The nice thing about participating in workshops is that it forces you to update your resources and general knowledge about what is out there. Jan, kele, and I prepared a 2 hour version of our original 6 hour workshop on Digital Tools for Feedback and Assessment at the ETUG gathering last week, and in the process did some well-needed updating to the wikis that link the resources we talk about in the presentation. We moved them off the old careo server, so all the URLs have changed, and we added a few extra pages as well.
Unlike the workshop we do for the UBC audience, this one pushed us to locate tools that were available to everybody, and not just the UBC community. Most of the tools we talked facilitate peer feedback and group work, but some participants were looking for tools that provide computer generated feedback. Therefore I’ve included 2 new wiki pages for Concept Tutor and Quiz Image, two of my favorites from the Engage group at the University of Wisconsin.
The starting page is this one: Digital Tools
As always, this was a great opportunity to learn from the participants and hopefully we’ll see some of their contributions to the wiki at some point, since it would be nice to know a bit more about how others are dabbling with tools and feedback in their own institutions.
We had great participation at our workshop on Digital Tools for Feedback and Assessment–one of the things I love about giving workshops to the larger UBC community is that it gives me an opportunity to hear about other types of courses and other things going on outside of the courses I work with, which are largely in the Faculty of Dentistry.
In talking about the challenges of assessment, it was also interesting for me to hear just how much this juggling of instructor time/effort and providing good feedback and fair assessment is a challenge. This has certainly been my own experience this year while teaching 3 online courses, but I generally find assessment to be challenging, period.
The morning was largely a guided conversation on some of the thinking behind assessment practices as they relate to course objectives. Jan provided some great handouts that guided participants through creating an evaluation plan for their course, which lead to some interesting revelations on the part of some of the participants about their own courses.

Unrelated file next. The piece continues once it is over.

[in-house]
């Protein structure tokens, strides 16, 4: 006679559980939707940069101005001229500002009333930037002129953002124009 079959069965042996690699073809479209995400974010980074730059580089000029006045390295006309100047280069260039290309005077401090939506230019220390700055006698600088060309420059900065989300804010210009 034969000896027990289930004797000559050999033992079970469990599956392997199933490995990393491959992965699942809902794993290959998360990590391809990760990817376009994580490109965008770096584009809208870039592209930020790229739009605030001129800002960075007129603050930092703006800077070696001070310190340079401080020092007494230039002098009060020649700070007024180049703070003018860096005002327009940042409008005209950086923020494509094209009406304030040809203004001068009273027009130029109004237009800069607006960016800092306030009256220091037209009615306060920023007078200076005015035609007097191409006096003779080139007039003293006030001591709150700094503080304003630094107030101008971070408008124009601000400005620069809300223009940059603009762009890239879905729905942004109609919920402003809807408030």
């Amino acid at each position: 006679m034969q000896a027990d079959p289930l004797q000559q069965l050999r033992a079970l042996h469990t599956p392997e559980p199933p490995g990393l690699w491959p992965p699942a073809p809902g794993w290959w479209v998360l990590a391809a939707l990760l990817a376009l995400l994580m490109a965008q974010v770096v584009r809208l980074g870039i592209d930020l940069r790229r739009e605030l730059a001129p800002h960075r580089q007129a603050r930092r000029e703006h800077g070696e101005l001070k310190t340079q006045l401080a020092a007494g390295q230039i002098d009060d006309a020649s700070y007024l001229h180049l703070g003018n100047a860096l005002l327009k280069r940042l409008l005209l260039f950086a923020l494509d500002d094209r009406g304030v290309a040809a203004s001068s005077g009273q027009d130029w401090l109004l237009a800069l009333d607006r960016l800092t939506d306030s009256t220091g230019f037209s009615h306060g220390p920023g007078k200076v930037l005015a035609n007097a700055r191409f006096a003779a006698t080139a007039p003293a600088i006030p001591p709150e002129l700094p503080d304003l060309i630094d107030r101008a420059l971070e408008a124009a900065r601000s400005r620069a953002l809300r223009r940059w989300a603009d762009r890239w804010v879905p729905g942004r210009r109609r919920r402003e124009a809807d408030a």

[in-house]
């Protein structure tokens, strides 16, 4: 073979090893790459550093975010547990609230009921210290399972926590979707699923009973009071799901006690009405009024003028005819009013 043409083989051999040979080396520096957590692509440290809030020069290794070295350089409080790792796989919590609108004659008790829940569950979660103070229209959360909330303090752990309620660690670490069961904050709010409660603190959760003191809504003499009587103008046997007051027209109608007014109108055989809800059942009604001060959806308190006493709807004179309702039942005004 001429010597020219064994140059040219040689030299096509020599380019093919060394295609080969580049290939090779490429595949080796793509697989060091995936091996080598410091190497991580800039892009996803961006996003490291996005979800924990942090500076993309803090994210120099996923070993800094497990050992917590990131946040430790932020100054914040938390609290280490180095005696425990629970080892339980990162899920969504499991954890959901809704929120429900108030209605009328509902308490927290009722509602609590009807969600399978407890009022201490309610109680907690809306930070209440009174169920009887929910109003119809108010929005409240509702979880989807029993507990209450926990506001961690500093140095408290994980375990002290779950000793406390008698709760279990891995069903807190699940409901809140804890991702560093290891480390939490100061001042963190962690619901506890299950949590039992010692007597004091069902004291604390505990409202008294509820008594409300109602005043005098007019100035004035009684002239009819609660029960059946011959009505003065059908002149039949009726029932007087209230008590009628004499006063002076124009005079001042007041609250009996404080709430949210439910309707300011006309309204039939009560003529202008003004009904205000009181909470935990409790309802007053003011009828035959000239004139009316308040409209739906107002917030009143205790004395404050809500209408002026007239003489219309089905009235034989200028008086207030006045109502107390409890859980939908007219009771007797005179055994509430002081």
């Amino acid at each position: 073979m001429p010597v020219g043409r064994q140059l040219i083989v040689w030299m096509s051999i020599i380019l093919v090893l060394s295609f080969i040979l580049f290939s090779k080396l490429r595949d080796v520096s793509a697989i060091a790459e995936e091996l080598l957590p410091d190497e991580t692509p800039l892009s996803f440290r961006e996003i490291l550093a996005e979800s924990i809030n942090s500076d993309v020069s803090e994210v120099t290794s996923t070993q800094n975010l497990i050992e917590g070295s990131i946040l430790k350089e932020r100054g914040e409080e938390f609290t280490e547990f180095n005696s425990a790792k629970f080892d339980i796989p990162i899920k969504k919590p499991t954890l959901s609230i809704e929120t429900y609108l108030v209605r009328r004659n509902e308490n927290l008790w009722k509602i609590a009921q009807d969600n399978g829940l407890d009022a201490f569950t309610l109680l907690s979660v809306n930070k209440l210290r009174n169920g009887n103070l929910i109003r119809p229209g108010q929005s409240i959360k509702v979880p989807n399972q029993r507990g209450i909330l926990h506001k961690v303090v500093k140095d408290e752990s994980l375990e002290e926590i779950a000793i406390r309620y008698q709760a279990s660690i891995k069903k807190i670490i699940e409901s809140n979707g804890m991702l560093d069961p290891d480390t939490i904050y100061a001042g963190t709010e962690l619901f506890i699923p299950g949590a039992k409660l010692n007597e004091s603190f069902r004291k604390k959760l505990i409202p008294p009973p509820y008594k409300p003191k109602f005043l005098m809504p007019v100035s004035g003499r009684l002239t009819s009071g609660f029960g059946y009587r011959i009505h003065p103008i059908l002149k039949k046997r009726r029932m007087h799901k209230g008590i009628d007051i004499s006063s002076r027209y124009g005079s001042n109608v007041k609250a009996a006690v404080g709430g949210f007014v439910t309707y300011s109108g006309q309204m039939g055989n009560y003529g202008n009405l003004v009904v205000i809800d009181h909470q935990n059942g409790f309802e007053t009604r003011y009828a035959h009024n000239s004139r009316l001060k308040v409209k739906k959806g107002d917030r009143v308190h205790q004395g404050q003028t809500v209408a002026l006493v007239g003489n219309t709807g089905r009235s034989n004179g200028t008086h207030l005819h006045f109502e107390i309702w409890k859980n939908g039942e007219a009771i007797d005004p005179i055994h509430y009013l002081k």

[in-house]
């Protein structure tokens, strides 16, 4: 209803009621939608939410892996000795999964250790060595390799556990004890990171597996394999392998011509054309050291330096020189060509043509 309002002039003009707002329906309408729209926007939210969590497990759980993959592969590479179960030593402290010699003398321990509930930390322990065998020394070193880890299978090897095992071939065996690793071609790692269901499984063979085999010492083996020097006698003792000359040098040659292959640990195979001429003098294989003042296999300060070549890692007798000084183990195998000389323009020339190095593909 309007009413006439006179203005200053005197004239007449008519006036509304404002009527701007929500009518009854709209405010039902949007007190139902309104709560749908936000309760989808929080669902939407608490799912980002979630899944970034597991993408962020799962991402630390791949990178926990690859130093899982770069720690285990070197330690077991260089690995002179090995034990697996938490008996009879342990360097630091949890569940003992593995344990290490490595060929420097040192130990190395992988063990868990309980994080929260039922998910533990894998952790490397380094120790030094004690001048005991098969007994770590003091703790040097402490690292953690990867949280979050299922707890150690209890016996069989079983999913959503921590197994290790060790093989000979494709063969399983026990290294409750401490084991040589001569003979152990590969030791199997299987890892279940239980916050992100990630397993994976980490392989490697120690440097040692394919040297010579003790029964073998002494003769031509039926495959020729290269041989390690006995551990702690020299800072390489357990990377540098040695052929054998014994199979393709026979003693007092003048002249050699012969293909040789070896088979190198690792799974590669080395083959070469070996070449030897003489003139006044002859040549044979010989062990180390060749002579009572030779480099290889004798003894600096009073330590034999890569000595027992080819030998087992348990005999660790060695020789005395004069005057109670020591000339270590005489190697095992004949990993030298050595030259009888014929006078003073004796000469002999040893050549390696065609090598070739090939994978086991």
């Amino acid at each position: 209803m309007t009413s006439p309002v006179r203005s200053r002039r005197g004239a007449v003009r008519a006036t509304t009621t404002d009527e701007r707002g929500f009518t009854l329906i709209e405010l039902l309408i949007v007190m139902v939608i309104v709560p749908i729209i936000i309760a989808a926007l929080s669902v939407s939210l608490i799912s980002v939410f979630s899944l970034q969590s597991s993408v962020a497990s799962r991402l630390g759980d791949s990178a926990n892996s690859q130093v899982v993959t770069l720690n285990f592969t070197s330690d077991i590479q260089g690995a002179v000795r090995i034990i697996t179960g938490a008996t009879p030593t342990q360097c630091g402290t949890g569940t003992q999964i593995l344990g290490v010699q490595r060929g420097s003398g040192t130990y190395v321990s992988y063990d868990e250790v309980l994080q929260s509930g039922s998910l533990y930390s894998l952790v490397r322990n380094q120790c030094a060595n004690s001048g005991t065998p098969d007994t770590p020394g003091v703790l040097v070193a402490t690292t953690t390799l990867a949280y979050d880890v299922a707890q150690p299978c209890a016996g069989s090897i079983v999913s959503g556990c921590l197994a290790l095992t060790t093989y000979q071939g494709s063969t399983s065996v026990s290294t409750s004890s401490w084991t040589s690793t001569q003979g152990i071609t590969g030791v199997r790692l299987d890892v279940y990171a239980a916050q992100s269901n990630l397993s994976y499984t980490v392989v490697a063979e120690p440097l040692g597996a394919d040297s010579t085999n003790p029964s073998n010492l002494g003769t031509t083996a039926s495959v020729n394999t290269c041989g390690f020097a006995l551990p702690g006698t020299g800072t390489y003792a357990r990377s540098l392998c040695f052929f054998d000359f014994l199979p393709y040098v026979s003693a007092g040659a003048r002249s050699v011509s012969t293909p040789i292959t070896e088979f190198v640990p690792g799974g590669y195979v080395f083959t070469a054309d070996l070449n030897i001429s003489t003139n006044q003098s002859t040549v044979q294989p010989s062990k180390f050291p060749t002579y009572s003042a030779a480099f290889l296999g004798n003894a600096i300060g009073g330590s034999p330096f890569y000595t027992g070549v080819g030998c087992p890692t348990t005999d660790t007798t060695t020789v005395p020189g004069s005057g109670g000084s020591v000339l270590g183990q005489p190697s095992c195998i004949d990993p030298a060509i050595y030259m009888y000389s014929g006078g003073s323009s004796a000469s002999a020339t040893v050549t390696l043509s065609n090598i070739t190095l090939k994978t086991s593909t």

We had several break-out sessions in the afternoon –Brad gave a demo on concept mapping and using Track changes, Jan got a few people going on creating assessment rubrics, Jeff and Brian got participants excited about wikis and Writely, Kele shared her expertise on e-portfolios and ELGG. I attempted a demo on voice tools, with a few (predicatable) technical blunders on the way. But the day was fun, and the feedback has been both positive and constructive.
There are 2 wiki pages that have been set up a reference to the day–it’s not terribly informative, but it gives an idea as to what was covered, with some links to the tools.
As a graduate student, feedback was one of those things I didn’t care about getting until I actually stopped getting it. To be honest, a letter grade and an adjective has begun to make me feel like:
a) the instructor has skimmed my work, and is now assigning the prerequisite grade because it needs to be entered into the system
b) the process of taking courses is to get enough credits to enter into the system, then carry on with the real work (the research and the thesis)
As an instructional designer, I am aware of the pedagogical reasons why feedback is important, but understand that it is difficult for instructors to undertake. Providing feedback that is constructive and not ego damaging takes an incredible amount of precious time–and, lets face it, many instructors love the teaching part of instruction but loathe the assessment part.
I was happy to find this reference because I think it provides a simple, well presented set of suggestions for providing feedback to distance students. I especially like the strategies that they provide, since we so often talk to instructors at the level of the importance of feedback but often neglect to mention simple strategies for being able to provide it.
There are also some other good resources on this site that are worth perusing…